UERJ researchers create device that captures the coronavirus in the air

Researchers at the State University of Rio de Janeiro (Uerj) developed a piece of equipment, called CoronaTrap, capable of monitoring the microbiological quality of the air in order to collect samples from the coronavirus to be further analyzed. According to them, this study exposes patterns of behavior of the virus that facilitate the elaboration of strategies to reduce the contamination. The capture is made from aerosols present in the atmosphere in different environments.

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“Most of what you see about airborne contamination is based on mathematical models. I proposed to go to the practical part – said the team leader, Heitor Evangelista, from the Laboratory of Radioecology and Global Change (Laramg) of the Department of Biophysics and Biometrics at UERJ.

According to the teacher, the device can “bind” the coronavirus in a darkroom under ideal conditions, so that this monitoring can be done with a certain degree of precision.

“In the beginning, we lost a lot of data, but I concluded that the tropical conditions of temperature, humidity, solar radiation and ultraviolet levels ended up degrading the virus we collected,” he reported.

CoronaTrap differs from its predecessor, CoronaTrack, in that it no longer depends on an individual moving carrier, and is now able to monitor a wider area, enhancing environmental collections.

Evangelista highlighted that, in order to assemble the current prototype, a series of tests had been carried out since the beginning of the pandemic, when the team turned its attention to combating covid-19.

“We turned our attention to SARS-CoV-2 because it was discovered early in the pandemic that it had the potential for airborne contamination. So I assembled a team of laboratory volunteers. We worked on it, testing, creating, developing to investigate its dynamics in the air.

The professor said that previous versions of the device used conventional methods, and the viral load was lost even before reaching the laboratory. But the study evolved to the point where it managed to keep the virus locked up long enough to be analyzed.

— We have developed a method by which you can capture it in ideal conditions, under refrigeration, in a light-free environment, in a controlled way. That way, we can collect the virus from the air and take it to the laboratory for analysis,” he explained.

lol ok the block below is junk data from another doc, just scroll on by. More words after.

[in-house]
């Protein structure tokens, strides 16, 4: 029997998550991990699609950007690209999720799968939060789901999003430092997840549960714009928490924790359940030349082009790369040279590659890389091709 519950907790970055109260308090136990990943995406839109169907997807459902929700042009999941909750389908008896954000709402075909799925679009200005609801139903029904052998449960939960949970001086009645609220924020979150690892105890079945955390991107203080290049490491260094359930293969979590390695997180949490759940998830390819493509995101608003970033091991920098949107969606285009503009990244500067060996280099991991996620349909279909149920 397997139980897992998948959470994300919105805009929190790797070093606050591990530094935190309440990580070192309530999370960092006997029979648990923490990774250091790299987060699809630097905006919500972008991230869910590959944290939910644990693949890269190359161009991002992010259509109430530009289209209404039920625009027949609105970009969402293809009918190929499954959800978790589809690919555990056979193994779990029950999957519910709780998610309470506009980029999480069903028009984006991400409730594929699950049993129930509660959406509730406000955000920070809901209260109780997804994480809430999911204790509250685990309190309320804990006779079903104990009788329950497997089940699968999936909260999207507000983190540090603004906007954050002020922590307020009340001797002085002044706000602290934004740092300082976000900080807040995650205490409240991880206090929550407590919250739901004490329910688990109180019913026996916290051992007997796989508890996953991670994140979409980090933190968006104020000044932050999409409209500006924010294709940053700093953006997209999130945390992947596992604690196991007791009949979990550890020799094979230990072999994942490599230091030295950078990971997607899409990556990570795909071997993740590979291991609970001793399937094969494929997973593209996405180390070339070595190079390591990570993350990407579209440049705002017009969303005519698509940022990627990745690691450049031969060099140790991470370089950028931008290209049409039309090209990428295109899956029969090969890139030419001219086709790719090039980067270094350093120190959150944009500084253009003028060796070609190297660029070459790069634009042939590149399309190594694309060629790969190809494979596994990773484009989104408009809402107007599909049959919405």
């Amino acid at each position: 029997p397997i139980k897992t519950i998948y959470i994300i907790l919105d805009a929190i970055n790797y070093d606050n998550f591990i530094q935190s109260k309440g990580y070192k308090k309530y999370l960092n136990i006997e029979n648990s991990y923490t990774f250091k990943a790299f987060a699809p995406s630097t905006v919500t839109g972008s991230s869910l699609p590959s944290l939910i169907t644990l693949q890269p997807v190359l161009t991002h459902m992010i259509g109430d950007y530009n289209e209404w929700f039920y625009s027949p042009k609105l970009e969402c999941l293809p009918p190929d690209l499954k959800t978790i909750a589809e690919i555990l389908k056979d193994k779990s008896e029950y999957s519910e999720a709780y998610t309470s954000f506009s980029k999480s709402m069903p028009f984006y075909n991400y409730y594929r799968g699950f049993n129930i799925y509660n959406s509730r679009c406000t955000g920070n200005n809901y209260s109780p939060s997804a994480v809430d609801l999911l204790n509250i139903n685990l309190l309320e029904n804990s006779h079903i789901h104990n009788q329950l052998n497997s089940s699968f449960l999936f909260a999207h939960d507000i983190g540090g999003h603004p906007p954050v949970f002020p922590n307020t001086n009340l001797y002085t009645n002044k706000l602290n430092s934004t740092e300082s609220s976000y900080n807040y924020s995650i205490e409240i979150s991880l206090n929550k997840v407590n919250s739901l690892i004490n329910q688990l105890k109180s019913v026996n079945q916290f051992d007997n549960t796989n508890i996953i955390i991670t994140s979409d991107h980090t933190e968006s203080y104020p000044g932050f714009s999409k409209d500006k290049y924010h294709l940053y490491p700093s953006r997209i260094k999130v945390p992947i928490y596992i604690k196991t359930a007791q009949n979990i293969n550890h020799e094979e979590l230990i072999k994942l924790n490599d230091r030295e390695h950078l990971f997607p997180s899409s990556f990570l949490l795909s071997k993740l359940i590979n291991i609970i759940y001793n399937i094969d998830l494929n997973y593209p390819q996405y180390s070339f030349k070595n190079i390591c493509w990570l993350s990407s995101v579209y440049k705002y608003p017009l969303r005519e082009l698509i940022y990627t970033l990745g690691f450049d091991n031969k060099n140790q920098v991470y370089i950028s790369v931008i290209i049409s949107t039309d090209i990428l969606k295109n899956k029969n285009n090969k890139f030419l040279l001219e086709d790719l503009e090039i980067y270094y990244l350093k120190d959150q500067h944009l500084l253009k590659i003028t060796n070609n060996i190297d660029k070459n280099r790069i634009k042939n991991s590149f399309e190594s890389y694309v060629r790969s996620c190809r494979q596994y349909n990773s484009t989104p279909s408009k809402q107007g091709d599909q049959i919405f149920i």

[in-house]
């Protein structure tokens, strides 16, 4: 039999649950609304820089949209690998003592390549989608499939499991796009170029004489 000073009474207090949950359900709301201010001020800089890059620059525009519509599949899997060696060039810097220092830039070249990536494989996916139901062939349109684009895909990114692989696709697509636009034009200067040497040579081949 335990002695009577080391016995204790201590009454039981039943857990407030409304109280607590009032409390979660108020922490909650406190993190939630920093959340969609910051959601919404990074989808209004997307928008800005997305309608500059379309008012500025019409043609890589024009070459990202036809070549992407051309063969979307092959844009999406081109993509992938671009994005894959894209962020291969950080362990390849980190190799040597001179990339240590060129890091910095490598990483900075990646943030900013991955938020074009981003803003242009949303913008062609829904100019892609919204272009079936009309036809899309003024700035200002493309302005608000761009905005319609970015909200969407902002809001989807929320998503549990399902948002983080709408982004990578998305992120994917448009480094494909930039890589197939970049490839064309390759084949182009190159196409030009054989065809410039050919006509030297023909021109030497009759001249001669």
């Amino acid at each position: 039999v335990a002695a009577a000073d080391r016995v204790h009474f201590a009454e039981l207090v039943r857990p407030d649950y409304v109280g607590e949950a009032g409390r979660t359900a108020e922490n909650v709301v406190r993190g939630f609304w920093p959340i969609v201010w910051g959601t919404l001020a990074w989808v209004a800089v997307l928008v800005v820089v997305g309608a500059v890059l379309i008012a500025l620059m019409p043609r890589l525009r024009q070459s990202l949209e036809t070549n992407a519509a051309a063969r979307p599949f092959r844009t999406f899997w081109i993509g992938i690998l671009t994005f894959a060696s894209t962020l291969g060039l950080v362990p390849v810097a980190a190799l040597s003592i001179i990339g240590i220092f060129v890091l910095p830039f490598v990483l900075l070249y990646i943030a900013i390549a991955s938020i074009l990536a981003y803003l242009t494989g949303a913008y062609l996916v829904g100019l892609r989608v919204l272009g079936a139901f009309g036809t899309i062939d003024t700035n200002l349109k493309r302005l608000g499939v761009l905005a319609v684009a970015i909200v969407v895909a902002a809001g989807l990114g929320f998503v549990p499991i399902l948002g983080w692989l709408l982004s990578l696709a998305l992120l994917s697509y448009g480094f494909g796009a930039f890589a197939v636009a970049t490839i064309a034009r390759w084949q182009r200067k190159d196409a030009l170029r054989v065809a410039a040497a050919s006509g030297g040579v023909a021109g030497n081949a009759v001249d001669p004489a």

The prototype was created with low-cost parts and should start to be used in public schools in the city.

— With this prototype now, from the month of September onwards, I will start monitoring, mainly in public schools with back to school, so we can know how the viral load is in these spaces. We know little about it,” Evangelista said.

The professor’s expectations also involve, in the long term, using the equipment to monitor the microbiological quality of the air in order to fight other diseases, such as tuberculosis, due to its ability to collect other viruses, bacteria and fungi.

— Until now, when we talk about air quality, we talk about physical and chemical quality, but I think this opens a door for microbiological monitoring as well. I think this is very important for us to manage the arrival of new viral strains and other pathologies.

Other suitable environments for using CoronaTrap are indoors with lots of people, such as hospitals and restaurants.

The project is funded by the Second Emergency Call for Projects to Combat the Effects of Covid-19, launched by the Carlos Chagas Filho Foundation for Research Support of the State of Rio de Janeiro (Faperj).

“Only through monitoring can combat be carried out. To defeat an enemy, it is necessary to know him and these systems are fundamental instruments”, stated the researcher in a statement issued by UERJ. “It’s an interesting legacy of our project. We have a very different technology from what is on the market, totally at low cost and developed by UERJ”.

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